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Discussion Starter · #1 ·
For a home office, maximizing wall shelving space, primarily for books. In this area, I put up the double-rom ClosetMaid (Rubbermaind looks similar) standards, and a box of the 12" deep brackets... more will be needed!

Anyway, thinking about the shelves themselves. I bought (this is at either Big Orange or its national competitor, I forget which), for test purposes, one of the prefinished white shelves, and cut through it. Under the nice white finish -- particleboard.

So, any ideas how strong will these be in use? I put the standards on every stud, no no span of over 16" without a support. Loaded up with books (as an extreme case, I once bought a 6-volume set of the London Times atlas from 1957, these guys are big and heavy), will they suffice? I was thinking of a test, put that test shelf on two bricks 16" apart, and stand in the middle :surprise:.

Alternatively, I could buy 1x12 stock, clear pine or poplar ($ or $). and then stand & poly, more money and more work when the pre-made shelves would mostly only involve cutting to length.
 

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As long as you are using the twin track uprights, and the 12" brackets, and the uprights are secured into studs deep enough every 16". And every screw hole is utilized.

According to Rubbermaid, the 12" brackets will hold 275 lbs per pair.

Follow this link to get a better idea of what Rubbermaid means.
 
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Discussion Starter · #3 ·
As long as you are using the twin track uprights, and the 12" brackets, and the uprights are secured into studs deep enough every 16". And every screw hole is utilized.

According to Rubbermaid, the 12" brackets will hold 275 lbs per pair.

Follow this link to get a better idea of what Rubbermaid means.
Thanks for replying. I think I checked all those boxes on the standards. But it's the shelving material I'm worried about; the standards and brackets are tough, but if a particleboard shelf, even a coated one, breaks in between brackets, it might be very messy.
 

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If you want your office to look really nice and have strong brackets, I'd recommend Right On Bracket. They make traditional and modern brackets of all types that hold a ton of weight. I use them all the time for my projects. Here's a link to their website:

https://rightonbracket.com/
 

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Discussion Starter · #5 ·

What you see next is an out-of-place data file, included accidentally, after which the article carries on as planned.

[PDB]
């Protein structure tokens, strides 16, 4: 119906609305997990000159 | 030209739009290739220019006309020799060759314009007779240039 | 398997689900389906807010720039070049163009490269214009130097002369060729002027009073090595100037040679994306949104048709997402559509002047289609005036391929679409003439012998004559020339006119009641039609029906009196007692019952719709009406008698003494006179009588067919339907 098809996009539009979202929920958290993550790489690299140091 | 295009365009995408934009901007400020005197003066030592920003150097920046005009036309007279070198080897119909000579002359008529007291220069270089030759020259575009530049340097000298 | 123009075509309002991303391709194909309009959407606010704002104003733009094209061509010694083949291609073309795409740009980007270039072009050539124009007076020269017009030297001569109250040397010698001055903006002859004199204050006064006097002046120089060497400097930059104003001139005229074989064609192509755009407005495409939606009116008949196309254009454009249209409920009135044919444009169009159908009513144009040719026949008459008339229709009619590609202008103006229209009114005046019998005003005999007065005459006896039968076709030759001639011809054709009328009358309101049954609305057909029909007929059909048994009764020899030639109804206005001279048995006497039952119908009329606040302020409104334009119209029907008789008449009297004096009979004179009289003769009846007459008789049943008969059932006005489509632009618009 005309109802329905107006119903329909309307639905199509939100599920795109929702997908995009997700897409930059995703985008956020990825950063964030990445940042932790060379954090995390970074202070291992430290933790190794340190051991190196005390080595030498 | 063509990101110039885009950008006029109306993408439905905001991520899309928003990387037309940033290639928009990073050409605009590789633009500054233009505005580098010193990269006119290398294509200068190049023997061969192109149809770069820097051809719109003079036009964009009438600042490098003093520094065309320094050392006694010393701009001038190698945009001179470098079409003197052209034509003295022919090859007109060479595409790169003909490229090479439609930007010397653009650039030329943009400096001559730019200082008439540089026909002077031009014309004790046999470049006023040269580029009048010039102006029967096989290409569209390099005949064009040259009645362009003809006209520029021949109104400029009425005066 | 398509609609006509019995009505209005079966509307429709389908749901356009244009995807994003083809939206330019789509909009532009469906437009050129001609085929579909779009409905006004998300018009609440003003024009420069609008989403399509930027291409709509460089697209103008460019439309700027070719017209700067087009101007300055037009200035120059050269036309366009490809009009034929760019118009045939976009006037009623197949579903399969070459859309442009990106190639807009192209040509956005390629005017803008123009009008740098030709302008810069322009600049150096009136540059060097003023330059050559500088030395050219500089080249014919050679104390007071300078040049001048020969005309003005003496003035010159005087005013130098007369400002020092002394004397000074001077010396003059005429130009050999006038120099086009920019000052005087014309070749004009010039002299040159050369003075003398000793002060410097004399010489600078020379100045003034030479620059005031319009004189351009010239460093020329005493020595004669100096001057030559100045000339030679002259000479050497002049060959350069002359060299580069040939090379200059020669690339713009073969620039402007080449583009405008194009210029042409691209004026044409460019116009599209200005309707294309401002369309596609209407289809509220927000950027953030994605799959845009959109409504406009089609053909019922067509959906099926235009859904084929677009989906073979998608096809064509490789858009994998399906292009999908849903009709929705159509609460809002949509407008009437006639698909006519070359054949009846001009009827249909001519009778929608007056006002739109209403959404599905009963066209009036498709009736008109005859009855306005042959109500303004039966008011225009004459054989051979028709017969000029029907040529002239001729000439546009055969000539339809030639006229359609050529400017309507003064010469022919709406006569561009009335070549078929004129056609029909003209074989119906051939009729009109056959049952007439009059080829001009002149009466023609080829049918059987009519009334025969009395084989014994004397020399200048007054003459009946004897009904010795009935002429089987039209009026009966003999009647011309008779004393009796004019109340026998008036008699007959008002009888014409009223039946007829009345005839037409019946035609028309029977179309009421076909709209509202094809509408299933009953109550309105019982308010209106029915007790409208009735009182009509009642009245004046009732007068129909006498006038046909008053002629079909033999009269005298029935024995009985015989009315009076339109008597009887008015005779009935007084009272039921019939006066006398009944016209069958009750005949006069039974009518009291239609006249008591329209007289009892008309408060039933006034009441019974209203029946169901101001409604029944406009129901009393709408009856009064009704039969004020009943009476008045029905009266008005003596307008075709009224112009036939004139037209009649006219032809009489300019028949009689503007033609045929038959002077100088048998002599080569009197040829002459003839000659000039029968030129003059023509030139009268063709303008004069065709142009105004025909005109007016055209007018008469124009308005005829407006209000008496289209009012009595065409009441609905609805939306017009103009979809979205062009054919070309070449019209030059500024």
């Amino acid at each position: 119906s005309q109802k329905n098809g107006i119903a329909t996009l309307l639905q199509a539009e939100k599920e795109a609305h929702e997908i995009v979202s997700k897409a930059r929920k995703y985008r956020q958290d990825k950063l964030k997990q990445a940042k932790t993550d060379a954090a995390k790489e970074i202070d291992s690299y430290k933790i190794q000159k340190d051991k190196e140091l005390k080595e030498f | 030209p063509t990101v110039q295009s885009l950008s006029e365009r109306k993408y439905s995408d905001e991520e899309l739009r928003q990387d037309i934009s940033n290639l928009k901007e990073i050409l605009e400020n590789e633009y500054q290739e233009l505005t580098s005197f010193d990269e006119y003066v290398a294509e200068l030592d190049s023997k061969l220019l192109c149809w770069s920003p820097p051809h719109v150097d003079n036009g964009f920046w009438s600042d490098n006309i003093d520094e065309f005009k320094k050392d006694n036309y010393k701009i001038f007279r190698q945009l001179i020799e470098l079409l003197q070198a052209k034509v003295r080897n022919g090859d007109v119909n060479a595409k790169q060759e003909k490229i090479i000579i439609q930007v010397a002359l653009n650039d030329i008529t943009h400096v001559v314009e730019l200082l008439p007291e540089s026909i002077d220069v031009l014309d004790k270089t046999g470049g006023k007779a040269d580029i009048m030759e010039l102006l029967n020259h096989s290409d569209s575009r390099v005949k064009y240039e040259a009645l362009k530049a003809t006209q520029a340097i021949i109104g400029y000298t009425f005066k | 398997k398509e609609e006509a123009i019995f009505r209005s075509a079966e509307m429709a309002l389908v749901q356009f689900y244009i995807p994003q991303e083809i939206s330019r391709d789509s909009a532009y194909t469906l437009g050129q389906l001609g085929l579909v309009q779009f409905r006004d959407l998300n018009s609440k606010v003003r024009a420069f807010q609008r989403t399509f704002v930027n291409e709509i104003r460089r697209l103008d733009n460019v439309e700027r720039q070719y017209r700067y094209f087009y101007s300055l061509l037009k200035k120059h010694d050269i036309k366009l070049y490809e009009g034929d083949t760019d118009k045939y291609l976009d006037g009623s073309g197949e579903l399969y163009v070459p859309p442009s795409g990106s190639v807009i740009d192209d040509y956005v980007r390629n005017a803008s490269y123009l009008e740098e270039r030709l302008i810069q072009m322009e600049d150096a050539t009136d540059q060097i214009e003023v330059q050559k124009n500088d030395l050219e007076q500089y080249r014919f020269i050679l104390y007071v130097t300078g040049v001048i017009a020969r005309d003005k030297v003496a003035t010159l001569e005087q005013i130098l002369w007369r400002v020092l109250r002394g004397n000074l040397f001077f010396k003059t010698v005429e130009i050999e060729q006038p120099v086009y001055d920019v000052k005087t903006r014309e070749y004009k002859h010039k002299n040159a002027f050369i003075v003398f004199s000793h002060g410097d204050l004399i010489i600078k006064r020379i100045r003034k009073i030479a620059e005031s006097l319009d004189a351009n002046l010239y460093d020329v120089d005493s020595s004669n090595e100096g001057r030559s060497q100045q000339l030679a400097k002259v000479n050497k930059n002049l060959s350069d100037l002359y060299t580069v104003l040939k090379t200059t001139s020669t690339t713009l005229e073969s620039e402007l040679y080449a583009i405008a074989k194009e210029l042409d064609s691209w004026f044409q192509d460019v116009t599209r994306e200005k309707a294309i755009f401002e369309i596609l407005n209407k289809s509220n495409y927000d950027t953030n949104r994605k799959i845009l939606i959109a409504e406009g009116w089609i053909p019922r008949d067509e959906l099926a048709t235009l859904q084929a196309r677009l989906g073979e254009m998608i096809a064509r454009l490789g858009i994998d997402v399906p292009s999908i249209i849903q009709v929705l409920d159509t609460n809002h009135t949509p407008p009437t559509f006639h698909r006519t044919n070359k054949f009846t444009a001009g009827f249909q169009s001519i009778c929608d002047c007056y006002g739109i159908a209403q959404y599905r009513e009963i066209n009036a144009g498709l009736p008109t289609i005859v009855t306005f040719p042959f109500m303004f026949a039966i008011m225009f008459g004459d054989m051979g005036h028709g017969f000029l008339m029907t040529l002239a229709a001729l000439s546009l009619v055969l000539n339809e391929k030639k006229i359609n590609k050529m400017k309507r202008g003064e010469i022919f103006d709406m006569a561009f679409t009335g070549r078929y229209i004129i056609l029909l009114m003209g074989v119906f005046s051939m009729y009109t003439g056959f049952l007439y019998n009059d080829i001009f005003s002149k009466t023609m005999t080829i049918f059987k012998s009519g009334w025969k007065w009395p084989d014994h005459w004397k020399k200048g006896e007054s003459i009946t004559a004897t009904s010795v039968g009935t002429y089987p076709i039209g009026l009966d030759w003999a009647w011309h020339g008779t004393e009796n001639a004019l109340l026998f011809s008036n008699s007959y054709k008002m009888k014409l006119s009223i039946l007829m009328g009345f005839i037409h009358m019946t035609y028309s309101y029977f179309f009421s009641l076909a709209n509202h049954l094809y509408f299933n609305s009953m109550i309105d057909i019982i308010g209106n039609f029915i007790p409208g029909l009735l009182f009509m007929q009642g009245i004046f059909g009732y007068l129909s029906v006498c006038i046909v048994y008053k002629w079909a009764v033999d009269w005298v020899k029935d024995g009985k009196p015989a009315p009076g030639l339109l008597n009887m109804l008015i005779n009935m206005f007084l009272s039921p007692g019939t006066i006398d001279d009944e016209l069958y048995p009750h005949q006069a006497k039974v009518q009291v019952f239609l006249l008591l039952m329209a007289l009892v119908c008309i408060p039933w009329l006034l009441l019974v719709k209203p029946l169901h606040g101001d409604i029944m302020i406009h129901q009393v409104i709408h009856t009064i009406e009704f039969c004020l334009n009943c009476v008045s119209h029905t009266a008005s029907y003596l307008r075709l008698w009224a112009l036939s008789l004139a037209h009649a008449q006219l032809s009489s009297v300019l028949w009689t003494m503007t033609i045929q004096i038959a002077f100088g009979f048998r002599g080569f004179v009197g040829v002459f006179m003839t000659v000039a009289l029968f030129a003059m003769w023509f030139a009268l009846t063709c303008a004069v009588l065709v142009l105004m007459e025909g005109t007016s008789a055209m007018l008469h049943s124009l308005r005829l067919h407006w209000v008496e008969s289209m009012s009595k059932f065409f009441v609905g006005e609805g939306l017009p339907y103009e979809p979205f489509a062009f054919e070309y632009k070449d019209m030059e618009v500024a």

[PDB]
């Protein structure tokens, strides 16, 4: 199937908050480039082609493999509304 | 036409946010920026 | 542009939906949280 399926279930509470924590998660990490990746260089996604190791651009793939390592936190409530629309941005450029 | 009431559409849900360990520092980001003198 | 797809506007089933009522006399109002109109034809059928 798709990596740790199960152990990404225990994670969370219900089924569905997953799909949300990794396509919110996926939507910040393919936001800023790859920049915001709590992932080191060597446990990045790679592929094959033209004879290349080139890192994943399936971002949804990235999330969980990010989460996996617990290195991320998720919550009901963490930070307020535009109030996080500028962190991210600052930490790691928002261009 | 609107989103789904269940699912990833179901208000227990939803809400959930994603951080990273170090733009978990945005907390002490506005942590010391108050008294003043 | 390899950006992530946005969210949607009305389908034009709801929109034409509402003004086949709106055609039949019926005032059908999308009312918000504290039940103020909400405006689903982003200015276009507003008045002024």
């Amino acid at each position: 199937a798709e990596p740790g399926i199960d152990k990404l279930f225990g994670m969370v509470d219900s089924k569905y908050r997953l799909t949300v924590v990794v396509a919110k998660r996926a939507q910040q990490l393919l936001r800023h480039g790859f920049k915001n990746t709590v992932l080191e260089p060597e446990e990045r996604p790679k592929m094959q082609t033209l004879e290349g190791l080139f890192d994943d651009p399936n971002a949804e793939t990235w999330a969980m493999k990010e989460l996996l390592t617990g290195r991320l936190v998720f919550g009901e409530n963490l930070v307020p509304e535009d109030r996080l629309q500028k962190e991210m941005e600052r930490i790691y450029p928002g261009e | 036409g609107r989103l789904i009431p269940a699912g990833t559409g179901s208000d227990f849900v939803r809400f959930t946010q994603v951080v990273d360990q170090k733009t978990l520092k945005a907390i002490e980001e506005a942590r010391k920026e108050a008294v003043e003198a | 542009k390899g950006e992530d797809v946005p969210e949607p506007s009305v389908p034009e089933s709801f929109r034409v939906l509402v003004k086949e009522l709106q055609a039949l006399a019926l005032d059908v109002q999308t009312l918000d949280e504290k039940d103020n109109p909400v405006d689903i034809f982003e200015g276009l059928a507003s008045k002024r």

I was thinking of a test, put that test shelf on two bricks 16" apart, and stand in the middle :surprise:
Well, I did that. Supported this scrap of Rubbermaid/ClosetMaid shelving with 16" open space in the middle, and stepped on it. It did not break. So, unless I am putting over 190LB on a given shelf, I guess I'm good. :wink2:

If you want your office to look really nice and have strong brackets, I'd recommend Right On Bracket.
Interesting! But I already have the standards up and a big box of brackets, I think I'm "committed", and I'm pretty sure the standards/brackets are not going to be the weak link.
 

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I'm guessing the shelves are 5/8" (ish) thick. If you wanted more confidence you might see if there are thicker ones available.
While the shelves might hold the weight, they may develop a 'sag-set' over time if the weight is close to limits.
 

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Discussion Starter · #7 ·
I'm guessing the shelves are 5/8" (ish) thick. If you wanted more confidence you might see if there are thicker ones available.
While the shelves might hold the weight, they may develop a 'sag-set' over time if the weight is close to limits.
Good point and worthwhile to check.:thumbsup:
 

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Good point and worthwhile to check.:thumbsup:

This link 'sagilator' (there might be others) includes particle board near the bottom of the scroll but I don't know how to interpret the various grades. I have used it as a guide for building solid wood bookshelves (then overbuild anyway). I doubt the laminate coating adds much strength - it is often just a thermplas skin depending on the construction.


https://www.woodbin.com/calcs/sagulator/
 

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Thanks for replying. I think I checked all those boxes on the standards. But it's the shelving material I'm worried about; the standards and brackets are tough, but if a particleboard shelf, even a coated one, breaks in between brackets, it might be very messy.
The shelves support over 300 lbs. And when they are supported 16" on center, you don't have anything to worry about. Just put the ends/joins over a bracket.

Melamine shelves are surprisingly strong, especially when supported correctly. And you can help with the sag if you periodically flip the shelves.
 

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If you really are worried about sag you can add structural strength to the particle board shelves . Most good hardware/big box stores sell aluminum shapes like round/square/flat and they also sell U channel . Get U channel that snugly fits over the long edges of the boards . You may have to rip an 1/8" or so to fit the U channel front and back so it will fit on the 12 " brackets . A little glue inside the U channel and hammer it on . You would have to drive a car on it to bend it :biggrin2:

It may sound like overkill but the weight of books adds up REAL quick . And over time the weight and gravity do their thing . Do it right the first time and don't look back .
 
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